Radiologists also have a role in identifying predictors of SCD. Implantable cardioverter-defibrillator (ICD) placement is dictated on the basis of individual risk. Myocardial thickening greater than 30 mm measured at end diastole constitutes massive hypertrophy, and its presence raises consideration for ICD placement. An apical aneurysm (Fig. 1C) also raises the risk for thromboembolism and SCD. LGE is typically hazy and observed in a midmyocardial distribution (Fig. 1E). The presence of LGE greater than or equal to 15% of the myocardial mass doubles the risk of a cardiac event, though current guidelines from the American College of Cardiology Foundation and American Heart Association (AHA) have yet to incorporate LGE. The presence of myocardial delayed enhancement also helps distinguish HCM from athlete’s heart.
Many patients with HCM have abnormal papillary muscles, which may be important to identify for presurgical planning. The identification of a hypertrophied anterolateral papillary muscle inserting directly into the anterior mitral leaflet can lead to greater obstruction. A long anterior mitral leaflet may necessitate mitral valve repair and has been defined as an anterior leaflet length greater than 30 mm. Additional abnormalities include accessory anterolateral papillary muscles and accessory left ventricular muscle bundles that can contribute to outflow obstruction. In such cases, the surgeon will need to adjust the surgical approach, including reduction of the papillary muscles.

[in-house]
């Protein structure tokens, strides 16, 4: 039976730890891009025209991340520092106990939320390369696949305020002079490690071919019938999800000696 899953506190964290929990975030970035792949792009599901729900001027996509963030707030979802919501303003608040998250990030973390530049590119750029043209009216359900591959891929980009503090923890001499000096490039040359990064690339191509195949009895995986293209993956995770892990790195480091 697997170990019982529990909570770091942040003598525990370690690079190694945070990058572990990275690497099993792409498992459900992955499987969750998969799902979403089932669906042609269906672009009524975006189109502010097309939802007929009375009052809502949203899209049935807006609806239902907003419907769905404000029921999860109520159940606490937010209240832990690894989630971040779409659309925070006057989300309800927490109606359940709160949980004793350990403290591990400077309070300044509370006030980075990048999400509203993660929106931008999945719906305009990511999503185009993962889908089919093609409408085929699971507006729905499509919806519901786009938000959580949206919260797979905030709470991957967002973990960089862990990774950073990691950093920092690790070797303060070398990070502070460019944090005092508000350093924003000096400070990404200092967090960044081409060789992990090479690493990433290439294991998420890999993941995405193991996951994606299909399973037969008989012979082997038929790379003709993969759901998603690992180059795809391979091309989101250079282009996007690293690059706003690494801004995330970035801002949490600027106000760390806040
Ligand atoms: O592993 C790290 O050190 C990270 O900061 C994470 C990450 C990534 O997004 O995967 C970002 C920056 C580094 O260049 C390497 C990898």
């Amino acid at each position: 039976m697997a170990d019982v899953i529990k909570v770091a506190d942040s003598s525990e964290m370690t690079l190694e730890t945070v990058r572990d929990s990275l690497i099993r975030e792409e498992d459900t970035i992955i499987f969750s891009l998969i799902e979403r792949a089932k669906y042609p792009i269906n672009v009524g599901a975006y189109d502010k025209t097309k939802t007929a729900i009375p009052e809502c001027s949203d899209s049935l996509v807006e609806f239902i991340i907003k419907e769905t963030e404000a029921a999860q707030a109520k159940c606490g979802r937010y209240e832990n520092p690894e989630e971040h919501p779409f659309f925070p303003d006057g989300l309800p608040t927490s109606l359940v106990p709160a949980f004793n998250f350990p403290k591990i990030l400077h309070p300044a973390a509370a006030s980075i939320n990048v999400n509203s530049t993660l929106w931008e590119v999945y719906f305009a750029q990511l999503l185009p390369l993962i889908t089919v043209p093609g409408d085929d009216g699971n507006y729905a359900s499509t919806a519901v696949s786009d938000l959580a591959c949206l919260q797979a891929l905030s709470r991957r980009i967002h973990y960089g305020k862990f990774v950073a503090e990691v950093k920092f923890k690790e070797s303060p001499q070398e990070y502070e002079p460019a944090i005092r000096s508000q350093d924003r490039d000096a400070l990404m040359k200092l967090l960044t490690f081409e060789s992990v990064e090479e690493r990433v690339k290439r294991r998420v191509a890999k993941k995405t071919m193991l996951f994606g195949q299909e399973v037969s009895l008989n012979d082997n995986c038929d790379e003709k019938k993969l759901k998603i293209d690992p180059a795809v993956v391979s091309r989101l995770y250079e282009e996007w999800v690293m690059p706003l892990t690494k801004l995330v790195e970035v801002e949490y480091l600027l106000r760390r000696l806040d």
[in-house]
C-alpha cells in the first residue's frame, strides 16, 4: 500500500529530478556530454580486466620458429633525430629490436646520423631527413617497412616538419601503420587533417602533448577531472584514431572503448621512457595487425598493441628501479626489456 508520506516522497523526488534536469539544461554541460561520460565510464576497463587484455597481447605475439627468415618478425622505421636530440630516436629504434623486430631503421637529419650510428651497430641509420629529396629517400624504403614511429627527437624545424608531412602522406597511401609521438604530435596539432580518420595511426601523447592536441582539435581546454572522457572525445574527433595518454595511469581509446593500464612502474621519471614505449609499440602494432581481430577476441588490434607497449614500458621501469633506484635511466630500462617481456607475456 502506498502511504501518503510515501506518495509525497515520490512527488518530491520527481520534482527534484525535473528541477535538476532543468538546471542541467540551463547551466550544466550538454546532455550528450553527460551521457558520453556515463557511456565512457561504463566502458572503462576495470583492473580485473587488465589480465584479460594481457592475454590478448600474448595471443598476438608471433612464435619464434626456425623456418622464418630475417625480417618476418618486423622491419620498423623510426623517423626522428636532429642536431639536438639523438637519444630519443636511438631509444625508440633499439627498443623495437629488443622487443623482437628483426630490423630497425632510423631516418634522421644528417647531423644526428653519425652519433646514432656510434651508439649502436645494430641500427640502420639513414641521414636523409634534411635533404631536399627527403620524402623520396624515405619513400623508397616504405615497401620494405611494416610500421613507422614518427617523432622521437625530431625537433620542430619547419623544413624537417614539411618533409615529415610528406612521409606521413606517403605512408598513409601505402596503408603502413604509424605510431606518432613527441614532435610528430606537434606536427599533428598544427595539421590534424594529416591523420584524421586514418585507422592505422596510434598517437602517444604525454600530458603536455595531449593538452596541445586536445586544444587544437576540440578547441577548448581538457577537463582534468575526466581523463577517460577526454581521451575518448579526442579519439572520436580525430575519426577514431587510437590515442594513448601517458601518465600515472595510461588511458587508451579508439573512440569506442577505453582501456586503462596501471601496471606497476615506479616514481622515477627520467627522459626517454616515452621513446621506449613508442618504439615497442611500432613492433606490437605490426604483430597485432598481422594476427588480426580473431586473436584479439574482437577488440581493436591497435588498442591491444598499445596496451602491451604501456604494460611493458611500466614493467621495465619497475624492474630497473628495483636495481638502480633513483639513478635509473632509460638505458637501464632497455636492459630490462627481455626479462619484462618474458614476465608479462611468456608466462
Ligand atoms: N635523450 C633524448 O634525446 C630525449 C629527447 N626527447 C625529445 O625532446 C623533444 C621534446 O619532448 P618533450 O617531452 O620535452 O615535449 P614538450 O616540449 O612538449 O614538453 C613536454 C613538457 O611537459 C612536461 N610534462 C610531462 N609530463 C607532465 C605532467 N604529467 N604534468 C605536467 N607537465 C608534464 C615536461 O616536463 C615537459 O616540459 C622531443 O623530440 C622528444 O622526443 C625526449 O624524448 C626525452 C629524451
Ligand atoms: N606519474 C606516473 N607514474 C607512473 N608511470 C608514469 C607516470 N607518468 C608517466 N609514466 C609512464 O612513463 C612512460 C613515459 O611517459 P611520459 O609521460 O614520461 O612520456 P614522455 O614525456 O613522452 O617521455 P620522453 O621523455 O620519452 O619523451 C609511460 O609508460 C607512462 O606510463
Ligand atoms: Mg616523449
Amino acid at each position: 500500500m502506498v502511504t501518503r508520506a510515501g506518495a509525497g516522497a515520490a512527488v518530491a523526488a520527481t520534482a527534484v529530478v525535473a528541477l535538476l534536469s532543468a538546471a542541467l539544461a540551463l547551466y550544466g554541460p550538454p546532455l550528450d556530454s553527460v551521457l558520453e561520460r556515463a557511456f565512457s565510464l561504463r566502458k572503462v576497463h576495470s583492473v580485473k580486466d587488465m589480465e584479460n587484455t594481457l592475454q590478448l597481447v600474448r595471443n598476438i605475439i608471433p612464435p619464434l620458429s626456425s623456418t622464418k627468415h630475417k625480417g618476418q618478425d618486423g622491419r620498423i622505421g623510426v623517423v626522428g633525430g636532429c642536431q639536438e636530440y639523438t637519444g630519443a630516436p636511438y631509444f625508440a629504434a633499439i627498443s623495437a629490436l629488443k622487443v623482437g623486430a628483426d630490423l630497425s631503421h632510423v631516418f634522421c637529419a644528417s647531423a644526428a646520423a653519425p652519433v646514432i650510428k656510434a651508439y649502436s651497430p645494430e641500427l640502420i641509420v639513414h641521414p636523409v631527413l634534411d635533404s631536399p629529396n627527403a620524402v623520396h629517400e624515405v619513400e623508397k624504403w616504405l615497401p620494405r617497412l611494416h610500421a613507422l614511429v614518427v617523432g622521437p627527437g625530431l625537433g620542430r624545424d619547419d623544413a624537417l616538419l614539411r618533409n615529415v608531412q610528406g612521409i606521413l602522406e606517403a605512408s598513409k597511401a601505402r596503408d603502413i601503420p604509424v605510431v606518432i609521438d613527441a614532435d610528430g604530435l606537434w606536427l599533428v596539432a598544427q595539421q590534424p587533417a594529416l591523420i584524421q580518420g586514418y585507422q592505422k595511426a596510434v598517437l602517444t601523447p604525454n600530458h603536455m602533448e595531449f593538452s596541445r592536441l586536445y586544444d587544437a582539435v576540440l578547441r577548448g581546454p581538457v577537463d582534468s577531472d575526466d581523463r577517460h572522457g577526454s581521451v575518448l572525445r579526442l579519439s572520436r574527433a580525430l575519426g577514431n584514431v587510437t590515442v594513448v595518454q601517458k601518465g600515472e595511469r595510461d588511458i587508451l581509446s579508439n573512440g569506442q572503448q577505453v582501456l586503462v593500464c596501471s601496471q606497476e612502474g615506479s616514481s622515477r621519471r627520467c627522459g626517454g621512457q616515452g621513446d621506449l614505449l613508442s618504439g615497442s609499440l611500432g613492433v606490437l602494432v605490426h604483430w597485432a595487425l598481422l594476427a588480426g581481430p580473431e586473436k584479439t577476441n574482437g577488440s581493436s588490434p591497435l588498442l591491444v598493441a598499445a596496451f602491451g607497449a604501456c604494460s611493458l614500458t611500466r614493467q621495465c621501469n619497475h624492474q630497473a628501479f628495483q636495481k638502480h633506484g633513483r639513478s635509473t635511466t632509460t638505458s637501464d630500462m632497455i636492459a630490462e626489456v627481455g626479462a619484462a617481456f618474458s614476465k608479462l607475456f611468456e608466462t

Anomalous Coronary Arteries
Anomalous coronary arteries are the second-most common cause of SCD. Normally, the left main coronary artery arises from the left coronary sinus of the aortic root, and the right coronary artery arises from the right coronary sinus. Coronary anomalies consist of deviations of this usual anatomy.
Anomalous coronary arteries are often initially evaluated by echocardiography, followed by coronary CTA for patients with persistent concern for an anomalous coronary artery. In some patients, MRI is performed—such sequences can be performed without contrast material but can be difficult to perform in young patients without anesthesia. In addition, smaller vessels are more difficult to analyze because of lower spatial resolution.